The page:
April 2015

Exploring the material benefits of wound healing

Fri, 10 April 15 15:18

A wound to the skin is a threat to the body. Apart from the physical pain, it gives microbes and viruses a portal to set up infection that, in severe cases, could result in the loss of life or limb.

Normally the body has a finely-tuned mechanism for protecting against wounds in the first place and healing them quickly when they happen. But what if those systems break down? What if skin becomes wounded at the slightest touch? And what if wounds that form fester rather than heal?

Professor Wenxin Wang is developing new biomaterials to support the skin’s protective and wound healing processes, and he is designing them with particular diseases in mind. One is Epidermolysis Bullosa (EB) where wounds arise at the slightest touch, overwhelming the skin’s defences, and the other is diabetes, where wounds on the feet and legs can become chronic, sometimes resulting in the need to amputate.

“Generally my group’s research looks at wound healing,” says Dr Wang, who is Senior Lecturer in Skin Research and Wound Healing at UCD School of Medicine and Medical Science. “And to do this we are developing next-generation multi-functional biomaterials for applications in wound healing.”

A chemist by training, Dr Wang initially carved out a research career as a polymer engineer, but in 2007, when he discovered a new method to build branched polymers, he switched from more chemistry-oriented research to health and medical research. In 2013 he took up a Principal Investigator position at the Charles Institute in University College Dublin.

Using synthetic chemistry, Dr Wang is now making new biomaterials that deliver protective or restorative agents to the skin and help wounds heal before the damage gets too severe.

His group designs and builds polymers with a variety of defined shapes: some are hyperbranched, some are ‘dendritic’ or tree-shaped and some form knotted structures. These polymer designs can be specifically tailored to suit the needs of the particular disease being addressed, explains Dr Wang.

“We look at the disease, we think about the disease and what the skin needs, and then we design our polymer according to those needs,” he says. “The chemical structure gives the material a certain function, then we can include different therapeutic agents or signals in the polymer to have an effect on the skin.”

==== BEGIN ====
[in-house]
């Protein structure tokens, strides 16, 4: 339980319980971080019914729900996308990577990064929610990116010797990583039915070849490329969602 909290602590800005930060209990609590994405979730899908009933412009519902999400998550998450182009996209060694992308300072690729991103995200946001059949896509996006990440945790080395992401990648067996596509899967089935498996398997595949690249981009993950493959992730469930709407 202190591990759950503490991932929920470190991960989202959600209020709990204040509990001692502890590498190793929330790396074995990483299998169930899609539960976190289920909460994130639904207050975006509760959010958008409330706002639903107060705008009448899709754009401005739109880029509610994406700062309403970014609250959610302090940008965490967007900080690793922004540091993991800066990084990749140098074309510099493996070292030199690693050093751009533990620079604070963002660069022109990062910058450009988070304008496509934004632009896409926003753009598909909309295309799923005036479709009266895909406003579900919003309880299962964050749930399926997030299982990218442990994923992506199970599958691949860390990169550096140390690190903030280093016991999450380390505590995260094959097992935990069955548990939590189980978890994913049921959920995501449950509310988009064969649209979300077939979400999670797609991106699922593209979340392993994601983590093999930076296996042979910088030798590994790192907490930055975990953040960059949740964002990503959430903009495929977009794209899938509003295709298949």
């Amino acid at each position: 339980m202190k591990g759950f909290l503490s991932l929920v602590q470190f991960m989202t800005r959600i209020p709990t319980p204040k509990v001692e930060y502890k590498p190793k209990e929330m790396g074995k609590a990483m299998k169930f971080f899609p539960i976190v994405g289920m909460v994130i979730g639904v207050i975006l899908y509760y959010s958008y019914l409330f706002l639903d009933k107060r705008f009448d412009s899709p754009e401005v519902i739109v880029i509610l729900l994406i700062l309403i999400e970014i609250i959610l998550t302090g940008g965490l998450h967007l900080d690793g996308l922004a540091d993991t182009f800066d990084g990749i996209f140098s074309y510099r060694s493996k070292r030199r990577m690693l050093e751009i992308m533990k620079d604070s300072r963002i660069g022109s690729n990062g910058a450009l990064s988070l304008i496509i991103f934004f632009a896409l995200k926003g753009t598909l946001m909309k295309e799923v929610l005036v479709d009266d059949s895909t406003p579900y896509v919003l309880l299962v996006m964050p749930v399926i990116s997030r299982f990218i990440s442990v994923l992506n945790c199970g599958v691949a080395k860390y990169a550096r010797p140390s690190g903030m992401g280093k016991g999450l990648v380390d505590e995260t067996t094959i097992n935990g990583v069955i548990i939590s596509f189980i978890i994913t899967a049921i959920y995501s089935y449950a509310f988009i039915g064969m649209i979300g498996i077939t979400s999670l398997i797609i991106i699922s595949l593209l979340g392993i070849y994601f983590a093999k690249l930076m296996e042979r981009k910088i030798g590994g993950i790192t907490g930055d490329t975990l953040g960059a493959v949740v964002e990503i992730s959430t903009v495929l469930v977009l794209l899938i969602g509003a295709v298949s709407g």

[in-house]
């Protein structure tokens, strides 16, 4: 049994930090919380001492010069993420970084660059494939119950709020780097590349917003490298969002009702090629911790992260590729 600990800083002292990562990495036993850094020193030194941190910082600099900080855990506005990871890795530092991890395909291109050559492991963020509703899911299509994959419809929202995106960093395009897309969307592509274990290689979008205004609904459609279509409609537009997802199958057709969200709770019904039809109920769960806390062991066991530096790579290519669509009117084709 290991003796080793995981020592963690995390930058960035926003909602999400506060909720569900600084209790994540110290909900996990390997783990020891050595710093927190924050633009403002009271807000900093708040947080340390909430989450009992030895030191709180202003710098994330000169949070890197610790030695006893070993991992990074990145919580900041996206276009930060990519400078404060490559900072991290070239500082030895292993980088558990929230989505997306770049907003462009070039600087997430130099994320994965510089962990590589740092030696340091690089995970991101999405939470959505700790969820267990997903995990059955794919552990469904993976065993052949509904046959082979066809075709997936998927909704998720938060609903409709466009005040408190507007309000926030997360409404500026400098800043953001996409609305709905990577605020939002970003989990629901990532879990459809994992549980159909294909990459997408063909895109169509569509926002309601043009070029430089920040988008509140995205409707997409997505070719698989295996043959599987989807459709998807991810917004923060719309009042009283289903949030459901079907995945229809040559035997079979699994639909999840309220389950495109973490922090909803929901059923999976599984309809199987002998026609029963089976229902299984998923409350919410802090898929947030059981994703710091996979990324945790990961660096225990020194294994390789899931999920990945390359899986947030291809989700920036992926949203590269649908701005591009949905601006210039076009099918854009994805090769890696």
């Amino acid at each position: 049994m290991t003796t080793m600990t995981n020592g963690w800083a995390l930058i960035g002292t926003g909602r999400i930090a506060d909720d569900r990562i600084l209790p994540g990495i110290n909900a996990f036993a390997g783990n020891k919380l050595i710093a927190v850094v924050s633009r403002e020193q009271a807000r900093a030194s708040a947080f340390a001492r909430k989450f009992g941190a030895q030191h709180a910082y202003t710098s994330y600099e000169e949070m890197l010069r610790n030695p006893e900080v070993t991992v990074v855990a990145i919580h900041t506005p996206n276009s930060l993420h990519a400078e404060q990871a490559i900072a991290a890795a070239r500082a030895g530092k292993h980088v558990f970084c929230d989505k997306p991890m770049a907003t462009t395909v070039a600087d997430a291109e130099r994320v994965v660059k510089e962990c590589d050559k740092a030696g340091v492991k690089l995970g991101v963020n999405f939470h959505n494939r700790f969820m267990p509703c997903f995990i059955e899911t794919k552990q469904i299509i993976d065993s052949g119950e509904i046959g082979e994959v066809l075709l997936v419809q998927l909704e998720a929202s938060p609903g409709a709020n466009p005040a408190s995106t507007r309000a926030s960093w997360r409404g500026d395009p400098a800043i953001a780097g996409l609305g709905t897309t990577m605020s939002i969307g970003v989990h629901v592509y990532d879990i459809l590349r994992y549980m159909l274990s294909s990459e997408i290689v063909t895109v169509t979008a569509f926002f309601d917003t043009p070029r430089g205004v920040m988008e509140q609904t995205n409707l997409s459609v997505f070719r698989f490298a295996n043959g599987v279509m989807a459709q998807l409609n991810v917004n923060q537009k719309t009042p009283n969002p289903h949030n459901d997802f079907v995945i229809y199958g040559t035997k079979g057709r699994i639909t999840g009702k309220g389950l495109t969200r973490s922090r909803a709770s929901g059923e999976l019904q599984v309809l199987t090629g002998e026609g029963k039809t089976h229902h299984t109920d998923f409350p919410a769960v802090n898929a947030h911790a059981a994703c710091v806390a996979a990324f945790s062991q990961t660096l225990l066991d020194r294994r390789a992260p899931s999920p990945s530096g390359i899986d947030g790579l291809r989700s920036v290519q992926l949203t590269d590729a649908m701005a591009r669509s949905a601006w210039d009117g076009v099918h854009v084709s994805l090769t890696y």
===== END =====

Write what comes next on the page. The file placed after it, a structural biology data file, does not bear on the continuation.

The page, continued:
EB - the ‘butterfly skin’ disease
A major focus of Dr Wang’s research is on the condition EB, where the skin can be damaged by light pressure or friction, causing pain, blisters, wounds and the potential for infection. Around 500,000 people globally are thought to be affected by EB, and there is currently no cure.

In a form of the condition known as Recessive Dystrophic Epidermolysis Bullosa, or RDEB, the skin lacks a structural protein called collagen VII, which normally anchors the top layers of skin (the epidermis) to the lower layers (the dermis). Without collagen VII to hold the epidermis in place, it can be easily blistered or even removed.

Dr Wang wants to use his lab’s biomaterials to deliver a therapeutic gene, COL7A1, into specific skin cells so they can produce collagen VII, and so far the results look promising.

“We have shown that our polymer can carry the COL7A1 gene into these skin cells (keratinocytes and fibroblasts) growing in the lab, and the cells then use the gene to make collagen VII,” he says.

The results with cells growing in the lab has given the group confidence to deliver the genes in vivo in experimental mouse models. PhD student Lara Cutlar has been analysing the results, and has found that the polymer and COL7A1 gene are together triggering collagen VII production in the target cells.

Dr Wang, who is already the Founder, Chairman and CSO of biomaterials company Vornia, is now considering commercialisation routes to help bring these discoveries closer to the clinic.

“We are very excited about these results because we are seeing that injecting the polymer and the COL7A1 gene into the skin results in collagen VII being formed,” he says. “Now we want to look more at the safety so we can move to clinical trials, and to develop a topical application based on our polymer, to make it easier to deliver the gene to the cells that need it.”

Halting the march of diabetic wounds
Another target group of patients in Dr Wang’s sights is people with diabetes. Over time, diabetes can damage the nerves and circulation of the lower limbs, and if wounds form they can become a serious problem. “These wounds are very heard to heal, and in severe cases the person may need an amputation,” he explains.

Again, Dr Wang’s group has been looking at the specific needs of diabetic wounds and has developed a tailored biomaterial that could be used in dressings. “It can be used to carry therapeutic agents such as stem cells and growth factors,” he says.

One of the benefits of the specially-designed biomaterial is that it can be applied directly to the wound, where the chemical and thermal environment prompt it to form a soft hydrogel, and Dr Wang’s group is now exploring the proposition of putting fat-derived stem cells and other agents to promote healing into the mix, so it alters the wound environment and promotes healing.

With funding from a variety of sources, including DEBRA Ireland and DEBRA International, Science Foundation Ireland, the Health Research Board of Ireland, Enterprise Ireland, Irish Research Council, University College Dublin and the European Union (under Framework Programme 7 and Horizon 2020), Dr Wang says his ultimate goal is to help patients.

“When I meet patients, and particularly patients with EB, I feel I have a responsibility to do something to help them, this is my motivation,” he says. “I always say to my students and my postdocs in the lab, we need to really work hard, to do something for people with EB and for people with diabetes. That is what keeps driving us.”